Wednesday, December 21, 2005

Skeletal Fingers

It is the classic coming of age motif, that moment when you finally see your family as a looming wardrobe with the spidery, skeletal hands of your relatives’ past wriggling the door open, scaring you witless. In my arrogance and anger when I got home, I ripped that door open and looked straight into the empty eye sockets of the hatreds and loves that drive the adults in my family. There are truly impressive currents that run below the smooth waters of anyone’s life, currents set by grandparents, swum against by parents and now reaching my cousins and I as we finally see that our ups and downs are not entirely our own, but amplified by the ripples from cruel rocks thrown many generations before.

My uncles and aunts now talk to me as a fully-fledged adult, and the more they reveal about my parents and my two families (long intertwined before my parents met and married), the more I see myself as if in one of those carnival mirrors, endlessly repeated in the same form, but in different degrees of separation from the original. As each past and personality takes shape for me, I see that each one of my faults run in the grooves etched into my makeup by genetics and influence. As this new knowledge of the adults in my life washes over me with it’s residue of sadness and pain, I see my mother and my grandmothers before me, with their lives in these two families lining their face, and I know I must leave again soon. I love them with the fierceness of blood and obligation, but I cannot allow myself to be sucked into that vicious cycle of silence and grudges, I cannot allow those already disturbingly deep grooves to become the tracks of my life.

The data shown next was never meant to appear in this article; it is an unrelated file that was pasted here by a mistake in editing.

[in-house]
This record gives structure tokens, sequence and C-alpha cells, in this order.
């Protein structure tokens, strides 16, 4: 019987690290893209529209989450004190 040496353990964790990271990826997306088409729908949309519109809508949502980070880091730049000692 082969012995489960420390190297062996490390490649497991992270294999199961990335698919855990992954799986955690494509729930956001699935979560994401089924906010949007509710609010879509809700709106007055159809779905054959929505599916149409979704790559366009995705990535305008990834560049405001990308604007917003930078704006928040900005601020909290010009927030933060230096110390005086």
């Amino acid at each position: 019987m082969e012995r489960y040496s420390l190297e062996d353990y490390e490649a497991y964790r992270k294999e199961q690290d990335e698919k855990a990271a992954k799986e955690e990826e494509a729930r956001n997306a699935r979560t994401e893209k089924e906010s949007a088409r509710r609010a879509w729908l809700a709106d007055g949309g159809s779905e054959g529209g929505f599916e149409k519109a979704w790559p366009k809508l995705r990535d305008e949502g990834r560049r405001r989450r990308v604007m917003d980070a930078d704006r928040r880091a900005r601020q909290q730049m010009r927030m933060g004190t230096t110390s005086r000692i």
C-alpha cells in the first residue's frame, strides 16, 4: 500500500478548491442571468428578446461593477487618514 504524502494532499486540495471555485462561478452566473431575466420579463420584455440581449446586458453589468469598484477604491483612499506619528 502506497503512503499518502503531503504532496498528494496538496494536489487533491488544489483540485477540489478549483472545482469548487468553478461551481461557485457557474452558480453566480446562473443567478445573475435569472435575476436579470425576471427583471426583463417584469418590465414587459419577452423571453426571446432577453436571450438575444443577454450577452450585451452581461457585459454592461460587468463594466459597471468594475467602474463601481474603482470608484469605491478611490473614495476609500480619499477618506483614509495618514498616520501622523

Before I go though, there are some vitally important channels of communication that must be opened so that the cycle of looking respectable, but being anything but respectable can be broken. There is an urgent need for the truth and a bone-deep care for parents or siblings to become the currency of my family, not denial and self preservation. There is no better way to rebuild than from the violently scattered rubble of a destructive year, and in the last four months the six of us have each been reduced, in some part of our lives, to piles of emotional rubble. I am hoping that in the rebuilding, more open values will become the foundation of our adult relationships.

Originally posted on Exiled Britophile, a blog I updated for about twelve months when I returned home from London. Due to it's frank discussion of how horrid I found Perth, these pieces had only been read by my London readers until 2011.

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